Sunday, August 20, 2006

He’s back!

No, not The Boy, although he was gone for a couple of days. I’m talking about this guy:


There’s a lot of weird bugs in the world, but to me the Hummingbird Clearwing Moth stands out as one of the weirdest.

The butterfly bushes have been a little scraggly this year, up to the last week or so when they finally got the idea. We have to cut them back pretty severely each year to keep them from taking over the manor grounds.

4 comments:

  1. That's a great picture FARfetched. I'm continually amazed by all the talented people with cameras I see.

    BTW at my place if I had butterfly bushes, they would have already taken over. :)

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  2. Wow! That's some moth ... very substantial! Looks sorta like a shrimp on the tail end there ... lol ... Is that the probiscus sucking nectar!? That's crazy FAR!

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  3. Interesting moth you have there, FAR ... have to confess I've never seen nor heard of a clear wing one. We usually have droves of the Sphinx moths coming by at night, often fooling people into thinking they're hummingbirds. Do you happen to know what the proper latinate name is of this species? I'd like to see if they even exist in our part of the country.

    You reminded me that I need to go back into my archives from the past couple of years and do a post of our sphinx moths on my blog ... so stop by sometime and see if I've actually found them and put them up. Or I'll just stop by here and leave you tip...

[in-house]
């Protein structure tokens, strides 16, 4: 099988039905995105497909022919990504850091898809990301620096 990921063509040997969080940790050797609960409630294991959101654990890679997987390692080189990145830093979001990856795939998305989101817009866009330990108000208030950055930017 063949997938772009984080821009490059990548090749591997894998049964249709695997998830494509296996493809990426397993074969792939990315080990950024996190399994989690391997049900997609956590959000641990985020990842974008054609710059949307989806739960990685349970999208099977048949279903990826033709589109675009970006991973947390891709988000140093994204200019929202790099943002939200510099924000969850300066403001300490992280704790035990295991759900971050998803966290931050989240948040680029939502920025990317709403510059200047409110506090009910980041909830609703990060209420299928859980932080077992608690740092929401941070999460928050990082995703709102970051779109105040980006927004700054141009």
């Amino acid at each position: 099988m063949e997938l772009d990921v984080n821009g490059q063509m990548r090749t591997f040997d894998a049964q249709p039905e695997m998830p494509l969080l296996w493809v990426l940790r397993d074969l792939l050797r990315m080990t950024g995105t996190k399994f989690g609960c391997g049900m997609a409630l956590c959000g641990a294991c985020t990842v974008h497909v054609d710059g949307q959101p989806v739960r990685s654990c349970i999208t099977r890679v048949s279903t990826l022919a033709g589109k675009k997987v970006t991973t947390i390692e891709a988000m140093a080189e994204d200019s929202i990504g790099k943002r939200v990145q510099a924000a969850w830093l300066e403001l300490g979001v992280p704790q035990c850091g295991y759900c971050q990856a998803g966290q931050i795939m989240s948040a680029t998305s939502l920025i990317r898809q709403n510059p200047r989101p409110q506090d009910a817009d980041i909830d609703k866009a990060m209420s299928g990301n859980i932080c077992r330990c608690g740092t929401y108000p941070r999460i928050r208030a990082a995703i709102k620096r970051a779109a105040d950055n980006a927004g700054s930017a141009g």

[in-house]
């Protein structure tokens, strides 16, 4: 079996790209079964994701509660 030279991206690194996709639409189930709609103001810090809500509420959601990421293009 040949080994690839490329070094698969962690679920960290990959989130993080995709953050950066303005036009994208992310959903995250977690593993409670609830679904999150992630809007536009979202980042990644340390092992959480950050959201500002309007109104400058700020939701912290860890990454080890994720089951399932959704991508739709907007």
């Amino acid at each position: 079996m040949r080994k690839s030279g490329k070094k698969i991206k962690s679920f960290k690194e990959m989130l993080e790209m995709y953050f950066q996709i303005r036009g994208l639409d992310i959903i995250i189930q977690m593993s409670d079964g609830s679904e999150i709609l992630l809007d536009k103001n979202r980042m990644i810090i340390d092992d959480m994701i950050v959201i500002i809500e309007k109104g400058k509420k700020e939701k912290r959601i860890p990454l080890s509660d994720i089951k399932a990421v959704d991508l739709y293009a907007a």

Great pic and lovely BBush... looks like the one we have in the far back corner of our garden... "Black Knight."

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  4. Hi guys, thanks for the comments...

    FM, I'll be glad to bring you some rootings, or have you come here and get some. ;-)

    Olivia, yes he's feeding! These moths are unique in a lot of ways, and hovering over the flower is one of them.

    IVG, the Latin name for this bugglie is hemaris thysbe (the link goes to a page with more info and some pix). From the description, they range over the eastern US and most of Canada, so I would expect them to be in Iowa. Look for them in the early evening; they're more daytime than most moths but I get all sorts of funky moths around here at all hours. They come in all sorts of color variations; don't expect yours to be wearing Georgia Tech colors! :-D

    When I first saw this thing, we had just had a tropical system move through so I thought maybe a Cuban bee hummingbird had gotten carried up here. I got this picture the second time I saw it, posted it to Techcomm, and one of the other guys on the list identified it.

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